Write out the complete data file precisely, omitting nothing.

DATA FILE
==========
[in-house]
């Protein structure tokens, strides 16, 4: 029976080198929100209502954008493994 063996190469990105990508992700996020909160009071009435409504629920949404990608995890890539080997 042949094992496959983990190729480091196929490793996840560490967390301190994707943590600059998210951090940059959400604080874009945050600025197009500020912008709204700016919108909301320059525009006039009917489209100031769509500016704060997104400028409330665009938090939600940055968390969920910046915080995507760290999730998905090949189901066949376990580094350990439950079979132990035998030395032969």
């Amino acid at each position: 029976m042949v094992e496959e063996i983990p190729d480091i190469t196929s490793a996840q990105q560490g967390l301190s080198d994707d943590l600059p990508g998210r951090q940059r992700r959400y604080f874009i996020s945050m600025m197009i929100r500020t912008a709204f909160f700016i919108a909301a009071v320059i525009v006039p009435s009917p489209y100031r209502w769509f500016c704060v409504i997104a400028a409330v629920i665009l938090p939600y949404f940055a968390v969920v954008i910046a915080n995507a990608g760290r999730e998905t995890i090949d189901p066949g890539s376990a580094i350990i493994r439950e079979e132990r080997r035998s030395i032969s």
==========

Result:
[in-house]
């Protein structure tokens, strides 16, 4: 029976080198929100209502954008493994 063996190469990105990508992700996020909160009071009435409504629920949404990608995890890539080997 042949094992496959983990190729480091196929490793996840560490967390301190994707943590600059998210951090940059959400604080874009945050600025197009500020912008709204700016919108909301320059525009006039009917489209100031769509500016704060997104400028409330665009938090939600940055968390969920910046915080995507760290999730998905090949189901066949376990580094350990439950079979132990035998030395032969």
């Amino acid at each position: 029976m042949v094992e496959e063996i983990p190729d480091i190469t196929s490793a996840q990105q560490g967390l301190s080198d994707d943590l600059p990508g998210r951090q940059r992700r959400y604080f874009i996020s945050m600025m197009i929100r500020t912008a709204f909160f700016i919108a909301a009071v320059i525009v006039p009435s009917p489209y100031r209502w769509f500016c704060v409504i997104a400028a409330v629920i665009l938090p939600y949404f940055a968390v969920v954008i910046a915080n995507a990608g760290r999730e998905t995890i090949d189901p066949g890539s376990a580094i350990i493994r439950e079979e132990r080997r035998s030395i032969s």